This trail had a mostly gentle incline, but there were times as we got further up the mountain that the footing became a little tricky and muddy. We kept following the signs, except every time we saw one that said ‘top of the mountain,’ we decided to just ignore it and go to the other way.
We came across Shichimen no Taki, a waterfall area beside a famous wood carver's shop (he wasn’t in at the time). We didn’t use it, but just of note, there’s even a toilet all the way out here on this more far-flung path. Finding a public restroom in Japan is so easy.
We kept going up this crazy path away from the mountain summit, when I saw two signs: one for Oiwa Okami shrine and one for the summit… so of course we went to the shrine. Needless to say, we were a little disappointed to trek all the way up to this shrine and have it just be a rock face with more torii gates on it and a prayer platform that was under construction. It wasn’t very visually stimulating after a long climb, but at least there were benches for us to sit on and recuperate a for a bit, which was awesome!
At this point, we had the choice to walk back down to rejoin the main path, or to keep climbing and hope the path would eventually lead back into the main trail (we did have wifi at this point, so never really lost). So, of course, we went upward and onward! At this point, the obvious trail pretty much melted away and it felt like we were just walking in the woods. There was a downed tree in the pathway, which we rested on a for a few minutes, since the dirt path was steep and we were exhausted. We hadn’t really dressed or planned for a hike. Oops. No regrets!!!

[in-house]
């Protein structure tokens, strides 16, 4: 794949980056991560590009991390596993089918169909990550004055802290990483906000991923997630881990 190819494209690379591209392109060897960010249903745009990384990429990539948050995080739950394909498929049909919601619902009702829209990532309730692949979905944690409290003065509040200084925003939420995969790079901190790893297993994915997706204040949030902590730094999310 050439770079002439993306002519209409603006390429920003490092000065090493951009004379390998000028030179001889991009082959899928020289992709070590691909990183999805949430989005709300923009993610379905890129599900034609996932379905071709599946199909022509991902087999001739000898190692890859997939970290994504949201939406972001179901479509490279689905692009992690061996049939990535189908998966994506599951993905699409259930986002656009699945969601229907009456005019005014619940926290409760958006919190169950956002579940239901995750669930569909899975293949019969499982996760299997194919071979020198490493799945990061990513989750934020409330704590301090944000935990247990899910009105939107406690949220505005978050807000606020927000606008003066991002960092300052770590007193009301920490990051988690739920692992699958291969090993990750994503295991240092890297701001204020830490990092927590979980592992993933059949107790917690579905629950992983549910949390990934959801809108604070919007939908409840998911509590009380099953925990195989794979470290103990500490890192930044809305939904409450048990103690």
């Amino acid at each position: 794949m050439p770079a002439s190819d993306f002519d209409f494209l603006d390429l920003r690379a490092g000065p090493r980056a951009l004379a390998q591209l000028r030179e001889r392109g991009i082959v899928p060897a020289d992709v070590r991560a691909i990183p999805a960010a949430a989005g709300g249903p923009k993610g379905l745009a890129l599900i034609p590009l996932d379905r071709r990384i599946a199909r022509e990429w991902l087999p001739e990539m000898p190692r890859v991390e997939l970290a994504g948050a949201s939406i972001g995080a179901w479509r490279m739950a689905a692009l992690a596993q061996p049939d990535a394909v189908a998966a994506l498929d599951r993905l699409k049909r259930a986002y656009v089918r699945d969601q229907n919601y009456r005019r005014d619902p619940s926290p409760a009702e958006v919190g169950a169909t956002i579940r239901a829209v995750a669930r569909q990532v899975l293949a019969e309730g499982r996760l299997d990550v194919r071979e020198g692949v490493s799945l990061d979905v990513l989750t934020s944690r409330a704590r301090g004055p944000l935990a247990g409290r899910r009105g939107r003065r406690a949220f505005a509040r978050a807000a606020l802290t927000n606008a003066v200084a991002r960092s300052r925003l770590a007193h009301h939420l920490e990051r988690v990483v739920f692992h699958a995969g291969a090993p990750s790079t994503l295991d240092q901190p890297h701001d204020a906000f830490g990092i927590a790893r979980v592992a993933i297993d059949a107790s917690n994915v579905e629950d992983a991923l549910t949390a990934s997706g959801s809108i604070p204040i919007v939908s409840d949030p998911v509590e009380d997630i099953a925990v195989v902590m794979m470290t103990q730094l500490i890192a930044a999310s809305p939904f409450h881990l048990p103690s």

Still, for some reason we found it amusing that we were alone, in the middle of the woods, somewhere on the side of a mountain because we had decided to take a weird anti-social path, instead of the normal one.
After more wandering around in the woods, we finally saw torii gates again and rejoined the main path, basically one set of stairs before the top of the mountain. We waited in line so that we could pray at the summit shrine, and stopped for some overpriced drinks from the vending machine. Next time we’ll remember to be better prepared and get drinks down at the bottom, as the prices go up the higher you climb. But honestly, I don’t think either of us expected to just randomly end up climbing the entire mountain on our first visit.
We took the normal route back down, stopping at Yotsu-tsuji intersection which is the halfway point and took pictures of the view of the city below. There were a few other shrines on the way down and we stopped at Araki Jinja and bought super cute inari omamori.
By the time we got to the bottom of the mountain we were beyond exhausted. We went to the Lawsons convenience store for snacks, went back to the Airbnb, took baths, and passed out for the night.
If you have the urge to recreate our crazy hike, we marked out on this map the way we went! Red dots on the way up, green dots on the way down. Click the map to make it bigger!
It was an exhausting, but exciting day!